Origin Time

Calibration of origin time is only fully possible when both the epicenter and focal depth can be calibrated. Unless it has been specified a priori for a human-engineered event it must be estimated from seismic arrival time data at the shortest possible epicentral distances, and any bias in the location parameters would propagate into origin time. It is quite common, however, to encounter cases where the epicenter and origin time of an event can be constrained with near-source data (not necessarily for the event in question but through linkage to other events in a multiple event analysis), but the focal depth of the event cannot be usefully constrained, other than as an average depth for a cluster of events, some of which have well-constrained depths, or through regional seismotectonic considerations. In this case the origin time itself cannot be considered to be unbiased, but since it is reliably coupled to the assumed focal depth, the combined hypocentral coordinates can still provide valuable information on empirical travel times from a specific point in the Earth.

Given the above considerations there are four cases that need to be distinguished in the calibrated class of the nomenclature:

Calibrated Location Codes
Code Epicenter Focal Depth Origin Time
CH Calibrated Calibrated Calibrated
CT Calibrated   Calibrated
CF Calibrated Calibrated  
CE Calibrated    

CH (“H” refers to hypocenter). All four hypocentral coordinates have either been inferred by means that yield minimally-biased estimates or constrained a priori (as in some human-engineered events that don’t quite qualify for GT1 status or better).

CT (“T” refers to travel time). Epicenter has been calibrated; depth has been fixed at some assumed value (e.g., the average depth of nearby events with constrained depths); the estimate of origin time is based on local-distance data, but relative to an uncalibrated depth. Neither the focal depth not origin time can be considered calibrated in themselves but the combination can be used to estimate empirical travel times from the specific point in the Earth. Such events are not quite as valuable as CH events but still have considerable value as input to model-building exercises or as validation events.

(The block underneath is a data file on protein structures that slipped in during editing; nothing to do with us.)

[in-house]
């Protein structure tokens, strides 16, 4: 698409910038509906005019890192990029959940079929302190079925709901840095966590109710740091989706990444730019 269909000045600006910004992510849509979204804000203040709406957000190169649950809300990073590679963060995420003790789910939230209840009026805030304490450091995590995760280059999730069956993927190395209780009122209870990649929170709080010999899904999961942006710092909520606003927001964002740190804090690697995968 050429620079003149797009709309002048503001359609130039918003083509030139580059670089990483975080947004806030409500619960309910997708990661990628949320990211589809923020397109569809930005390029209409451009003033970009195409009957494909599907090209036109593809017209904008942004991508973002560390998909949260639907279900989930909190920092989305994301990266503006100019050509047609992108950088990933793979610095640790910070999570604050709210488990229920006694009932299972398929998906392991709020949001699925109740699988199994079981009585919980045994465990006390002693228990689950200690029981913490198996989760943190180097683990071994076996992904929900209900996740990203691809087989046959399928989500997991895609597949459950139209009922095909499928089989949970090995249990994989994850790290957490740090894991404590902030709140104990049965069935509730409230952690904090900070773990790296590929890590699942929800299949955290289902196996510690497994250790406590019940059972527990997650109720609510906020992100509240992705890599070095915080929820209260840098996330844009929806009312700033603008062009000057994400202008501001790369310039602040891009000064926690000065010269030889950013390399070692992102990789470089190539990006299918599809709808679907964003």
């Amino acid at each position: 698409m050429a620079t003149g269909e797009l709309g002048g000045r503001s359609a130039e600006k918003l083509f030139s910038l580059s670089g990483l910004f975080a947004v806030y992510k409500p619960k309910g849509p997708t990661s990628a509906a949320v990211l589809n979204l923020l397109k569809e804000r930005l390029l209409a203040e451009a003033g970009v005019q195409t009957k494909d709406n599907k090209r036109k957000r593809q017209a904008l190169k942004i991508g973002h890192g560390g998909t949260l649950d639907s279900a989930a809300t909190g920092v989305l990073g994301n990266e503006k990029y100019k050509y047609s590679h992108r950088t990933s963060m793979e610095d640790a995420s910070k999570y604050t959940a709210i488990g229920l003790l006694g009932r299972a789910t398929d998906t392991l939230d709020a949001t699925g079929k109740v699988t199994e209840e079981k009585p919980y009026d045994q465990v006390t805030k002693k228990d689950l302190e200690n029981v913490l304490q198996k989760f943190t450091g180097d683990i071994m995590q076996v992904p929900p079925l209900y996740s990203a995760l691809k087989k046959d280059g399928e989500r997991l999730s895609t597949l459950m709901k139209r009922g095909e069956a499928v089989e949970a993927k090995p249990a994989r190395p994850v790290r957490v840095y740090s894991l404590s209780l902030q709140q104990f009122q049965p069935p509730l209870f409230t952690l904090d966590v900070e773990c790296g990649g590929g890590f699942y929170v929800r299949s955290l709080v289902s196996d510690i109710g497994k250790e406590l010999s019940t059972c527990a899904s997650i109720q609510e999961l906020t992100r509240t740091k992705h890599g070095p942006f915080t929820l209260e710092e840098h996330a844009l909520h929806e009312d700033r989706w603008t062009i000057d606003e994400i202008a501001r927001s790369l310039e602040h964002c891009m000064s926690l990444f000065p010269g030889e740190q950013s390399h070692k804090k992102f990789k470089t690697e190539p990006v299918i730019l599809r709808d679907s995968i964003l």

CF (“F” refers to focal depth). Epicenter and focal depth have been calibrated, but not origin time. An example could be an InSAR location for an event and depth calibrated either by an additional analysis of surface deformation to infer distributed displacement on a fault surface, or through waveform analysis. The estimate of origin time is not based on near-source readings. These events can be used in validation exercises where their epicenters are compared with locations done with ray-traced travel-times through a model.

CE (“E” refers to epicenter). The epicenter is calibrated. As with the CT category, depth has been fixed at some assumed (albeit reasonable) value. If the calibration of the epicenter has not been based on near-source seismic data (e.g., an InSAR location), the estimate of origin time must be based on regional or teleseismic arrivals and therefore cannot be considered calibrated, nor can it be used for the estimation of empirical travel times. These events can be used in validation exercises where their epicenters are compared with locations done with ray-traced travel-times through a model.

Network Geometry Criteria: The N Class

Events in the N class are not considered to be calibrated in the sense defined here, but the arrival time data set has been processed with some network criteria (e.g., Bondar et al. (2004), but others are developing similar criteria for different source regions) based on simple metrics such as number of readings and distribution of reporting stations, in order to provide an estimate of epicentral accuracy that is expected to account for systematic location bias. The assumption here is that 1) the data do not permit a calibration analysis because there are insufficient near-source data, or 2) that such an analysis has simply not yet been done (i.e., a bulletin has simply been scanned for candidate calibration events). If a careful relocation analysis has been done to standards that can arguably justify classification as a calibrated event, the C class should be used.

NE (“E” from epicenter). The epicentral accuracy has been estimated with an appropriate network geometry criteria. Focal depth and origin time are uncalibrated. Many so-called “GT Catalogs” are dominated by events in this category. Requires a scale length, confidence level optional.